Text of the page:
2.1 Retrieve Martian Atmospheric Data
A simple form has been developed which allows participants to retrieve martian atmospheric data, one week at a time, from the Web server at Stanford. The MGS Radio Science Team has been acquiring data since the end of January, 1998. Dates for which data are available will be posted on the form. The form, as do all of the others, includes instructions for proper usage. When your class begins to participate in the outreach program, you may catch up with as much of the old martian data as you desire. After that, you may transfer new data as it becomes available.
The martian atmospheric data may be displayed as either HTML tables or plain-text files. The HTML tables are very nice looking, and this option is the default. The plain-text option is for participants who would like to import the data into a spreadsheet and manipulate it in their own way. Participants who choose to import the file into a spreadsheet must first trim the header and trailer with a word processing program.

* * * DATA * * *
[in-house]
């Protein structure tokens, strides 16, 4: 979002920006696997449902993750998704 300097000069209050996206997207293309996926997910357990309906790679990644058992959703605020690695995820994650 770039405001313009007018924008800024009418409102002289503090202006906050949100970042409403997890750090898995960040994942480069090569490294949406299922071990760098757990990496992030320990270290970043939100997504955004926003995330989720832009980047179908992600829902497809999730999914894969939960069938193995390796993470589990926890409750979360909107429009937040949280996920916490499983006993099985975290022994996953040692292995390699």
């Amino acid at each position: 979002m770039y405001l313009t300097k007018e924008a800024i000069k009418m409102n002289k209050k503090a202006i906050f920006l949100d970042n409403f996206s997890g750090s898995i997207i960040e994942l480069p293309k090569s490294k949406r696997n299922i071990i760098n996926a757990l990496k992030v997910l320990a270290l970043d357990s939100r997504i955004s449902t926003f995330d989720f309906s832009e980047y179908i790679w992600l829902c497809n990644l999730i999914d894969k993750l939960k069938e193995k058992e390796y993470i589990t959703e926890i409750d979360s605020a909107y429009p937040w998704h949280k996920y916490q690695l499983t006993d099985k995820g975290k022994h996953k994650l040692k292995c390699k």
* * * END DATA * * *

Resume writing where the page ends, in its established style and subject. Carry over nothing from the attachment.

Two tables are returned each time the form is submitted. One table contains the data acquired when the MGS spacecraft entered occultation behind Mars while orbiting the red planet, and the other table contains the data acquired when the spacecraft exited occultation from behind Mars. Generally, there is one entry and one exit occultation for each MGS orbit, but some times there are not any. We will not have data from those orbits! Unfortunately, due to circumstances beyond our control, we will not have data for all of the occultations which do occur. Each of the tables consists of ten columns, and the content of each column is described below the two tables. The column headings are:
2.2 Plot Martian Atmospheric Data